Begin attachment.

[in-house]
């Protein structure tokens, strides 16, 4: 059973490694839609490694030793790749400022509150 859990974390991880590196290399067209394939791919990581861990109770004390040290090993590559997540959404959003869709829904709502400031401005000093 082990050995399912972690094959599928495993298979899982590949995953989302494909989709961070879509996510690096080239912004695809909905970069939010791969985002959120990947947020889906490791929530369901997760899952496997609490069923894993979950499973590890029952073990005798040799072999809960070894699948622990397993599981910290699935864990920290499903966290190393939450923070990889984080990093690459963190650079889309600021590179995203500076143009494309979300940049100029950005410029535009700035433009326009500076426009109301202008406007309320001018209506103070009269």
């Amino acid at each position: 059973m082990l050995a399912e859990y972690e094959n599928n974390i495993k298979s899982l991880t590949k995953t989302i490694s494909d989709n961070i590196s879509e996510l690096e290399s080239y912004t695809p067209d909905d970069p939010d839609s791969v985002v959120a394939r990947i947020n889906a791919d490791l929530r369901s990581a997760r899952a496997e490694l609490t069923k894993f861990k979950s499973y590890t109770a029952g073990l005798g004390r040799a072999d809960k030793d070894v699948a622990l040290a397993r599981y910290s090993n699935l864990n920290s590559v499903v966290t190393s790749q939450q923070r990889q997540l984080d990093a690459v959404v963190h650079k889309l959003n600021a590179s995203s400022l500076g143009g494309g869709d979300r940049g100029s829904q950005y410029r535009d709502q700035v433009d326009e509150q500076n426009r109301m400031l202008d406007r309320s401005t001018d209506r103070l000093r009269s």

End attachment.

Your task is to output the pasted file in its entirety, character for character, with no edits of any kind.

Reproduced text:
[in-house]
């Protein structure tokens, strides 16, 4: 059973490694839609490694030793790749400022509150 859990974390991880590196290399067209394939791919990581861990109770004390040290090993590559997540959404959003869709829904709502400031401005000093 082990050995399912972690094959599928495993298979899982590949995953989302494909989709961070879509996510690096080239912004695809909905970069939010791969985002959120990947947020889906490791929530369901997760899952496997609490069923894993979950499973590890029952073990005798040799072999809960070894699948622990397993599981910290699935864990920290499903966290190393939450923070990889984080990093690459963190650079889309600021590179995203500076143009494309979300940049100029950005410029535009700035433009326009500076426009109301202008406007309320001018209506103070009269």
């Amino acid at each position: 059973m082990l050995a399912e859990y972690e094959n599928n974390i495993k298979s899982l991880t590949k995953t989302i490694s494909d989709n961070i590196s879509e996510l690096e290399s080239y912004t695809p067209d909905d970069p939010d839609s791969v985002v959120a394939r990947i947020n889906a791919d490791l929530r369901s990581a997760r899952a496997e490694l609490t069923k894993f861990k979950s499973y590890t109770a029952g073990l005798g004390r040799a072999d809960k030793d070894v699948a622990l040290a397993r599981y910290s090993n699935l864990n920290s590559v499903v966290t190393s790749q939450q923070r990889q997540l984080d990093a690459v959404v963190h650079k889309l959003n600021a590179s995203s400022l500076g143009g494309g869709d979300r940049g100029s829904q950005y410029r535009d709502q700035v433009d326009e509150q500076n426009r109301m400031l202008d406007r309320s401005t001018d209506r103070l000093r009269s």